AIRSUB is a research project funded by the Spanish Ministry of Science and Technology with the aim of exploring the use of advanced underwater robotics technology for the visual inspection of hydroelectric dams. Two particular application scenarios have been studied: the bottom floor inspection for habitat mapping purposes of the zebra mussel; and the visual inspection of the concrete of the dam wall.

In both cases the same technology is used. An ultra short base line (USBL) system connected with a differential global positioning system (DGPS) and a motion reference unit (MRU), mounted on a moored buoy (or alternatively on a support boat), are used for tracking and geo-referencing the robot position. The vehicle is equipped with a doppler velocity log (DVL) sensor and a MRU used for onboard navigation.

Two video cameras (one looking forward and one looking downward) are used for visual inspection and mechanical scanning imaging sonar is used for helping the pilot when the robot is operated manually. The entire data gathered onboard, as well as the data gathered on the buoy, is time-synchronised. At the end of the mission both the navigation data and the images are post-processed to build a geo-referenced photo-mosaic. Navigation data is exploited to provide a consistent, globally-aligned optical map, reducing the inherent drift as much as possible if only optimal imagery were used.

The results in two different scenarios are illustrated in this paper. In the first case, the robot was tele-operated while in the second it was operating autonomously: A geo-referenced bottom mosaic gathered in Mequinenza dam on the Ebro river in Spain was used for habitat mapping of the zebra mussel; and a geo-referenced photo-mosaic of the wall of the Pasteral dam in Girona (on the Ter river in Spain).

Underwater robotics

The AIRSUB research project was devoted to the research and development of advanced underwater robotics and image processing techniques with applications to dam inspection. During the project, the research team met with the civil engineers of a Spanish power generation company, as well as with biologists of an environmental monitoring company. The aim was to define potential application scenarios of both industrial and environmental monitoring interests. The following cases were considered:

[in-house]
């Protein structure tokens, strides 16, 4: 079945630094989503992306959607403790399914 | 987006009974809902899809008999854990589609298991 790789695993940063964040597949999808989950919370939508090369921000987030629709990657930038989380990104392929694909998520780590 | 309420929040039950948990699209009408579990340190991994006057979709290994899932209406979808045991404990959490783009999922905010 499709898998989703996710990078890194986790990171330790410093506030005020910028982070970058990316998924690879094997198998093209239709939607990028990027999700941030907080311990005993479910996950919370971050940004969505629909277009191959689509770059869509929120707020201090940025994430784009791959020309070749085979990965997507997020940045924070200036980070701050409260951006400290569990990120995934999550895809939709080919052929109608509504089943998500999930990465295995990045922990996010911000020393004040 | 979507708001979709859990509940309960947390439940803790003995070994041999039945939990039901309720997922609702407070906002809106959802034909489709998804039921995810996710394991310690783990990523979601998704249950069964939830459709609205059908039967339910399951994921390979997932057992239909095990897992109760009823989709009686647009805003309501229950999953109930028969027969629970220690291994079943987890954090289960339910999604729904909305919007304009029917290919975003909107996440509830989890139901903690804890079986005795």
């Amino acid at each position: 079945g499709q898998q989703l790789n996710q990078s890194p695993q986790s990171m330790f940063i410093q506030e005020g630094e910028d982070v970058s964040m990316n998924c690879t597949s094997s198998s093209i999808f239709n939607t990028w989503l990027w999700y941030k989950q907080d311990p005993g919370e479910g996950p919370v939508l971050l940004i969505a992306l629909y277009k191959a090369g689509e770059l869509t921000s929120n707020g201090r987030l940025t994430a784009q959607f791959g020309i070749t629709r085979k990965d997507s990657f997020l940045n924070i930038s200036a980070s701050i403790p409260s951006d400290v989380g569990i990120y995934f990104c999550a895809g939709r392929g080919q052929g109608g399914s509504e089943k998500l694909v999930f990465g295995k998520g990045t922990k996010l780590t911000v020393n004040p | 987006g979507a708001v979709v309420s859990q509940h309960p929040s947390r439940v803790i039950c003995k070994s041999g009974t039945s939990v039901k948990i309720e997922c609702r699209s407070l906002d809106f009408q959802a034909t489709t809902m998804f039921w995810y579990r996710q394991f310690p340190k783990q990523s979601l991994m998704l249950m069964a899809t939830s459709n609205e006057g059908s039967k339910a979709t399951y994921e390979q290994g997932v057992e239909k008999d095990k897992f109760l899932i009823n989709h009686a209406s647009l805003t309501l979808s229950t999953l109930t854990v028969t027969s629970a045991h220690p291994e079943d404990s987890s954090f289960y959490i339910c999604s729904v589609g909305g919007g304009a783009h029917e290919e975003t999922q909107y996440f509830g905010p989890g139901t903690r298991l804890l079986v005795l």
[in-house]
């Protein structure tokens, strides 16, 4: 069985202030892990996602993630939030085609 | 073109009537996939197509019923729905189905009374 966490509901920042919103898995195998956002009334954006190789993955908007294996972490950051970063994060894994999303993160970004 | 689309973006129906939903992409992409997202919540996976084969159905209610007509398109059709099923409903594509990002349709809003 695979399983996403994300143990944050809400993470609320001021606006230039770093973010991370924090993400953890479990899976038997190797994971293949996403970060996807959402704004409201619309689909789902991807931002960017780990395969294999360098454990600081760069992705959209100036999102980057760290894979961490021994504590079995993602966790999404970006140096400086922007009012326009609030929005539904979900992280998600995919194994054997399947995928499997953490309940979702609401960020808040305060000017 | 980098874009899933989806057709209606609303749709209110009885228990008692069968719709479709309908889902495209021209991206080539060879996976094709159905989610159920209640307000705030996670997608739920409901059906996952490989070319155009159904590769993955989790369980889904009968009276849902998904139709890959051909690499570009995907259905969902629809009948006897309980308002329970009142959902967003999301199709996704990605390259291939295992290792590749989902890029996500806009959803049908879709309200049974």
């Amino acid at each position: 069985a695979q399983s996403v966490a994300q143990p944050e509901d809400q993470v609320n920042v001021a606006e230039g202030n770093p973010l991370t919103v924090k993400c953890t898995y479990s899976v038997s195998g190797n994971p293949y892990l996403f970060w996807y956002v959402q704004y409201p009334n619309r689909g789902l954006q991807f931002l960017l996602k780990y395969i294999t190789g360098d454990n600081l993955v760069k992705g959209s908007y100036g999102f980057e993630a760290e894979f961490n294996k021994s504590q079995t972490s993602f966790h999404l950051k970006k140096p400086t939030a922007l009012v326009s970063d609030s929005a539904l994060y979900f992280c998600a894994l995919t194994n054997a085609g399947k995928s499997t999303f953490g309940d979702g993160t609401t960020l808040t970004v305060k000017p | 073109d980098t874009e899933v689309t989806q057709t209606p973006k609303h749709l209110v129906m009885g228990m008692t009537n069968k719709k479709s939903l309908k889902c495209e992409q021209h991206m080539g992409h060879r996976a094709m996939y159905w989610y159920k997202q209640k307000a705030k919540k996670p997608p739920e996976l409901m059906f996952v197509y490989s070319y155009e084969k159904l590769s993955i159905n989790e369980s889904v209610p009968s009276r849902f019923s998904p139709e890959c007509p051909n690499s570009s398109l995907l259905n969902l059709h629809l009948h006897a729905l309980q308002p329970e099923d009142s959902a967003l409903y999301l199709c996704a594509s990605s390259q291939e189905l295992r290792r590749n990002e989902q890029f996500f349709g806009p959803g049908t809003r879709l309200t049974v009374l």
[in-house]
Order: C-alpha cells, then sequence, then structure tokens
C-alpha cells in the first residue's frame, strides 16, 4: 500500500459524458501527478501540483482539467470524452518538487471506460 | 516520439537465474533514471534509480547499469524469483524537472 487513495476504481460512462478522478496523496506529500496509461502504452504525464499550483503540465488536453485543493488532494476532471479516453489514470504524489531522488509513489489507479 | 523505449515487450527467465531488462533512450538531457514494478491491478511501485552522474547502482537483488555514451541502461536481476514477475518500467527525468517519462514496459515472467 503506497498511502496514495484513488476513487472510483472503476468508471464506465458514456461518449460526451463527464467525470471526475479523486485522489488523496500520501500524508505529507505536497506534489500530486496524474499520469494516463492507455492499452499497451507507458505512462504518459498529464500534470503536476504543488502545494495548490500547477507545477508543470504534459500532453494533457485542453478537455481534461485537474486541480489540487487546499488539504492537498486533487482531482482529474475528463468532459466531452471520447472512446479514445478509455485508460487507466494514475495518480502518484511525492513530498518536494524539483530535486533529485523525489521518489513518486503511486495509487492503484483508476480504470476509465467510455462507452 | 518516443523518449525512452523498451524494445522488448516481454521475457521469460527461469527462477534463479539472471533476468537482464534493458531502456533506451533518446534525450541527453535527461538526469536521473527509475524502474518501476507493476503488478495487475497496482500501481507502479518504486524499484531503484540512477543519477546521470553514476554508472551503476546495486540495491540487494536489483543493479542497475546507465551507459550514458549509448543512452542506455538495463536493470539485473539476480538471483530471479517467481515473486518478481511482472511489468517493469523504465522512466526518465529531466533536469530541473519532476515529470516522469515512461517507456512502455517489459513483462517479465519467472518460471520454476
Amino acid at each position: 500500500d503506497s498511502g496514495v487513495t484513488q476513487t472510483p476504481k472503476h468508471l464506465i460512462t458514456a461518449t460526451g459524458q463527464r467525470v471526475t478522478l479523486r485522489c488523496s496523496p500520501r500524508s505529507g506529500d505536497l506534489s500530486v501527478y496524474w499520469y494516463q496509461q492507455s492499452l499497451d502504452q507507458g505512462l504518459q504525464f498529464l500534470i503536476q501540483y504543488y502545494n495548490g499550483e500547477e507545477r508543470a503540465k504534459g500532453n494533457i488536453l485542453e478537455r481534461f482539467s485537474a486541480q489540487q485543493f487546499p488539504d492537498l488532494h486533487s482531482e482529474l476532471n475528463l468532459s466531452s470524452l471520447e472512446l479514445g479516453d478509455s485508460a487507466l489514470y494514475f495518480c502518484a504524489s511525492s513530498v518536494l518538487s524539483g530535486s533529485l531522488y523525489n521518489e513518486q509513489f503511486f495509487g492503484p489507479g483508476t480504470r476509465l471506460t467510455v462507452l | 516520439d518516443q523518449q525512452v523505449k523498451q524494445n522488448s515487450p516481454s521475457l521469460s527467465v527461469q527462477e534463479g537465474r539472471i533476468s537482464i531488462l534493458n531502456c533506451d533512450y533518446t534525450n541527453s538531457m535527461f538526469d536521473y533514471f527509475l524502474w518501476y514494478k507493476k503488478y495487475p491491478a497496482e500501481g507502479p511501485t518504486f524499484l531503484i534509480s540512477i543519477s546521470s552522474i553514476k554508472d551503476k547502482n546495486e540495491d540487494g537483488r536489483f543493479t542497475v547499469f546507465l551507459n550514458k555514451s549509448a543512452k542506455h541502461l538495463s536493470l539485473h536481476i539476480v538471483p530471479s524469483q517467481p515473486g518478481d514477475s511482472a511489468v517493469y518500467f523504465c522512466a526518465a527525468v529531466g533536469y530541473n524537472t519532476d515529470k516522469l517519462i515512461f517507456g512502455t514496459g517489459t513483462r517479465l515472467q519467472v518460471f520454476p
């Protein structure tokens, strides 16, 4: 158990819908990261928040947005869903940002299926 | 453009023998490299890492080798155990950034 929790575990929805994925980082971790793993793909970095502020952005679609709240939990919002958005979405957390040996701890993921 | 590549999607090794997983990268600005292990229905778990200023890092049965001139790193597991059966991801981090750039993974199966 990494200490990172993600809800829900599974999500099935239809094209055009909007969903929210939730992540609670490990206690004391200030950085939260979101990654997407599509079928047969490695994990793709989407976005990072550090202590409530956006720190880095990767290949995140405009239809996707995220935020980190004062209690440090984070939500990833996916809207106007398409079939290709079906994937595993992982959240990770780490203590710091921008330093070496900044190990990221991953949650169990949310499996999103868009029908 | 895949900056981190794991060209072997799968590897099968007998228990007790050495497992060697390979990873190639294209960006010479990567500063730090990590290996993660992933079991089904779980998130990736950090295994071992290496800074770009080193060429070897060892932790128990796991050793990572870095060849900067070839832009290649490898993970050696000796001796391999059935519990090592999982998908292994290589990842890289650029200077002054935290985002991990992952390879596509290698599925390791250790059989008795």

• Visual survey of the dam wall to assess the state of the concrete.

• Visual survey of the protecting fence of the water inlet to the penstock gallery to assess the quantity of vegetal residuals obstructing the water flow.

• Visual survey of the bottom for habitat mapping of the Zebra mussel.

Currently, these inspections are commonly performed through a careful visualisation of a video recorded by a professional diver, often without any localisation information. Sometimes a GPS reading gathered at the surface is overlaid on the image introducing an approximate location of the underwater camera. A diver tracking system may also be used, but even in this case the system does not have enough accuracy to stitch all the images together to obtain a global map of the surveyed area.

Over the past years, several companies have offered underwater robots for dam inspection. Normally they propose the use of small class remotely operated vehicles (ROV), working as tele-operated cameras for video recording, to replace the professional diver who traditionally carried out this task. There exist few research precedents providing an added value solution.

One of the most relevant works is the ROV3 system developed by the researchers of the Institut de Recherche Hydro Québec in Canada [1]. This is a small ROV, localised through a long base line (LBL) system, which makes use of multi-beam sonar for collision avoidance. The system is able to control the distance to the wall and includes several video cameras as well as a laser system for 2D and 3D measurements.

COMEX and Electricité De France developed a similar project [2]. In this case, an ROV manufactured by COMEX was localised using five LBL transponders. Again, several video cameras together with a 2D (double spot) laser system was used to take measurements.